Hey now, you're an (Red Sox) All-Star...now how'd you do it?
AN A.L.-HIGH FIVE RED SOX ALL-STARS
With a league-best five All-Stars, it's no wonder how the Red Sox have the best record in MLB. From Mookie Betts and J.D. Martinez's offensive prowess to Chris Sale and Craig Kimbrel's unhittable arsenals of fire and finesse, Boston will be the most-represented at this year's Midsummer Classic on Tuesday night in Washington. Lest we forget about Mitch Moreland either, who went from fighting for playing time to earning his first All-Star nod. All five have shown they're among baseball's best in the first half. but let's dive a little deeper into how they stack up...
MOOKIE BETTS, OF
2018 stats (AL positional ranks through 7/11):
fWAR: 5.7 (2nd)
wRC+: 197 (1st)
AVG/OBP/SLG: .350/.439/.675 (1st/2nd/1st)
Betts has bounced back from a somewhat disappointing 2017 season to stake a claim as a consensus top-five player. With impeccable pitch recognition and bat-to-ball skills, Betts strikes out in just 12.2 percent of his plate appearances - the 12th best rate in MLB. Combining exceptional power (Betts is tied for seventh in the AL with 22 home runs, despite missing 13 games with an abdominal strain) with elite baserunning and defense, he's a front-runner for the A.L. MVP award and has solidified himself as the best leadoff hitter in the league. This marks his third consecutive All-Star appearance and second start. At just 25, something tells us it won't be his last.
J.D. MARTINEZ, DH
fWAR: 3.6 (1st)
wRC+: 178 (1st)
AVG/OBP/SLG: .330/.393/.649 (1st/2nd/1st)
Boston's biggest offseason prize, Martinez has been everything the Sox hoped for and more thus far. Building off a breakout 2017 campaign which saw him hit 45 home runs and lead the league in slugging, Martinez has helped Boston transform from a team that was last in the AL in home runs last season to a 2018 squad that has hit the second-most in baseball. Martinez combines enormous raw power - J.D. leads MLB with 28 homers and 79 RBI - with elite contact skills as evident by his 49.4-percent hard-hit rate, good for fifth in MLB, and a 94.2-mph average exit velocity, tied for 12th best among those with at least 100 batted balls. A Triple Crown threat, Martinez is as feared as any hitter in baseball and ran away with the AL's starting DH spot in this year's All-Star voting, earning his second All-Star appearance and first starting nod.
MITCH MORELAND, 1B
fWAR: 1.4 (2nd)
wRC+: 131 (1st)
AVG/OBP/SLG: .282/.354/.510 (2nd/3rd/1st)
Moreland has been one of the biggest surprises, not just on the Red Sox, but in all of baseball this season. Known primarily as a good, but not great, player with above-average defensive skills, Moreland will be making his first All-Star appearance in his ninth season in the bigs. What's perhaps even more surprising, however, is how unlikely Moreland's selection seemed at the beginning of this season, when the first baseman was battling for playing time with Hanley Ramirez. Moreland made the most of his opportunities, though, and when Ramirez was designated for assignment on May 25, he stepped into the starting role. Re-signed in the offseason on a two-year deal, Moreland has gone from a fringe-starter to ranking among the A.L.'s best first basemen.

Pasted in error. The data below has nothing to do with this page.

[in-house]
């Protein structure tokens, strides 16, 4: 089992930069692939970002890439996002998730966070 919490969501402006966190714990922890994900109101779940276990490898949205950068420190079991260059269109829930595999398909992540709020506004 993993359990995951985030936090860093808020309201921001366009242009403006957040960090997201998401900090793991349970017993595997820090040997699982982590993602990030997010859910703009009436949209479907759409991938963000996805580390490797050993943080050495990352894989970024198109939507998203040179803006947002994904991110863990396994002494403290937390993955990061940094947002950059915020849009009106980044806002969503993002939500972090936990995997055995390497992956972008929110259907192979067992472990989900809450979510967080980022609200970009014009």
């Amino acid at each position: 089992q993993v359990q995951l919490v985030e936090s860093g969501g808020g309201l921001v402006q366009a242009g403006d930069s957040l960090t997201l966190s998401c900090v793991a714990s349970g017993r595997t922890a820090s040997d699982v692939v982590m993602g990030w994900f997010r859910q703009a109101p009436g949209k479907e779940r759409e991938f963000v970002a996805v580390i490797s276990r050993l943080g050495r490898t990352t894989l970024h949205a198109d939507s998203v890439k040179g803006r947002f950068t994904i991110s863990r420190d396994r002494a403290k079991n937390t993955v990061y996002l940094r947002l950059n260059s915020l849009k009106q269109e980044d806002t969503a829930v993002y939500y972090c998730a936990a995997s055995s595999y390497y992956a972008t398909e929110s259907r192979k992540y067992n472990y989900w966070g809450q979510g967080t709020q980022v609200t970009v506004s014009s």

CHRIS SALE, SP
W-L: 10-4 (T-7th)
ERA: 2.23 (4th)
SO: 188 (1st)
WHIP: 0.90 (3rd)
IP: 129.0 (3rd)
K/BB: 6.06 (3rd)
K/9: 13.12 (1st)
At this point, it will be bigger news when Sale doesn't make the All-Star team. From the moment he fired his first pitch of the season, it seemed like a given that Sale would be pitching in Nationals Park Tuesday night. His case to start the game is as impressive as any other candidate and the competition between Sale, Luis Severino, Justin Verlander, and Corey Kluber is the definition of a toss-up. Sale has continued to show why he's one of the game's top pitchers, and with Clayton Kershaw's injuries, arguably its top southpaw. Sale's combination of velocity (96-mph average four-seam fastball mph), deception (his 66.7-percent contact rate is tops among A.L. starters), and movement (36.6-percent chase rate) makes for a lethal combination of pitches and the A.L.'s highest K percentage among starters (37.2 percent). Whether Sale starts the game or not, one thing we know for sure is that whenever he pitches, the hitters won't enjoy their time at the plate.
CRAIG KIMBREL, RP
ERA: 1.91 (8th)
Saves: 28 (2nd)
WHIP: 0.90 (5th)
K%: 40.0% (4th)
K/9: 13.86 (4th)
While Kimbrel hasn't been quite as dominant as he was in the 2017 season (remember that 49.6-percent K rate?!), he remains one of the game's elite closers. Another clear selection in the A.L., Kimbrel's presence has helped steady Boston's shaky bullpen. Kimbrel has featured his curveball a bit more than he did in 2017 (34.4 percent to 31.4 percent) and is down about 1.5 mph on his fastball, but he remains as effective as ever. If you're looking for a flaw in the closer's performance, he has been slightly wilder this season than years past. However, while the jump in walk rate (10.3 percent in 2018, 5.5 percent in 2017) may seem alarming, it is not too far from his career average (9.5 percent). Kimbrel is as good as anyone at closing the door on a victory.